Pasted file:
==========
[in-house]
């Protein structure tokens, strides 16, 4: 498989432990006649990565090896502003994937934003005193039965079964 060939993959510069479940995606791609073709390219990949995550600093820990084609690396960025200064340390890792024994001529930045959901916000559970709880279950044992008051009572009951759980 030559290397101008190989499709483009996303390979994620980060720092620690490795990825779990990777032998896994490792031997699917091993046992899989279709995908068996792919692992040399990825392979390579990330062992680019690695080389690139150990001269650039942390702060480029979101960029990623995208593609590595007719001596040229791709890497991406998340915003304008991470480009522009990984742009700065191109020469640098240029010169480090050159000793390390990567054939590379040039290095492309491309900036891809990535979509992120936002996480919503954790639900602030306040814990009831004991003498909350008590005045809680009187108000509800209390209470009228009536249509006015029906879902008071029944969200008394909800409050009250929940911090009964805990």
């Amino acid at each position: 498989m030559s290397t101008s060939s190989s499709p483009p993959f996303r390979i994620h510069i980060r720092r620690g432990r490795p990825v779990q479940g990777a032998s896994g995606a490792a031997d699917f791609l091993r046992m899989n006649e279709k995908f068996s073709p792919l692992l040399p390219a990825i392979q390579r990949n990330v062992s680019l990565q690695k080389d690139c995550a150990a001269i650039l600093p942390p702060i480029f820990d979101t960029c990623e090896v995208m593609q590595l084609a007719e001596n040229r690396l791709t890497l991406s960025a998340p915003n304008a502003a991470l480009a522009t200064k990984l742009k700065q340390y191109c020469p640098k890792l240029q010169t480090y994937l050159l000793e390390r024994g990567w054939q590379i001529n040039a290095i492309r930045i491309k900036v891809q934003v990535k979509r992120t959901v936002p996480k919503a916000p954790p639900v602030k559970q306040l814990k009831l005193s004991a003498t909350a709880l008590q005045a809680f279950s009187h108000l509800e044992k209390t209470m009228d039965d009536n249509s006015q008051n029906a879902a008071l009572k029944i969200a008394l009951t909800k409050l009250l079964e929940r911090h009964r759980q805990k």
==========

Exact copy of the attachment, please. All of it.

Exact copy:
[in-house]
């Protein structure tokens, strides 16, 4: 498989432990006649990565090896502003994937934003005193039965079964 060939993959510069479940995606791609073709390219990949995550600093820990084609690396960025200064340390890792024994001529930045959901916000559970709880279950044992008051009572009951759980 030559290397101008190989499709483009996303390979994620980060720092620690490795990825779990990777032998896994490792031997699917091993046992899989279709995908068996792919692992040399990825392979390579990330062992680019690695080389690139150990001269650039942390702060480029979101960029990623995208593609590595007719001596040229791709890497991406998340915003304008991470480009522009990984742009700065191109020469640098240029010169480090050159000793390390990567054939590379040039290095492309491309900036891809990535979509992120936002996480919503954790639900602030306040814990009831004991003498909350008590005045809680009187108000509800209390209470009228009536249509006015029906879902008071029944969200008394909800409050009250929940911090009964805990």
């Amino acid at each position: 498989m030559s290397t101008s060939s190989s499709p483009p993959f996303r390979i994620h510069i980060r720092r620690g432990r490795p990825v779990q479940g990777a032998s896994g995606a490792a031997d699917f791609l091993r046992m899989n006649e279709k995908f068996s073709p792919l692992l040399p390219a990825i392979q390579r990949n990330v062992s680019l990565q690695k080389d690139c995550a150990a001269i650039l600093p942390p702060i480029f820990d979101t960029c990623e090896v995208m593609q590595l084609a007719e001596n040229r690396l791709t890497l991406s960025a998340p915003n304008a502003a991470l480009a522009t200064k990984l742009k700065q340390y191109c020469p640098k890792l240029q010169t480090y994937l050159l000793e390390r024994g990567w054939q590379i001529n040039a290095i492309r930045i491309k900036v891809q934003v990535k979509r992120t959901v936002p996480k919503a916000p954790p639900v602030k559970q306040l814990k009831l005193s004991a003498t909350a709880l008590q005045a809680f279950s009187h108000l509800e044992k209390t209470m009228d039965d009536n249509s006015q008051n029906a879902a008071l009572k029944i969200a008394l009951t909800k409050l009250l079964e929940r911090h009964r759980q805990k």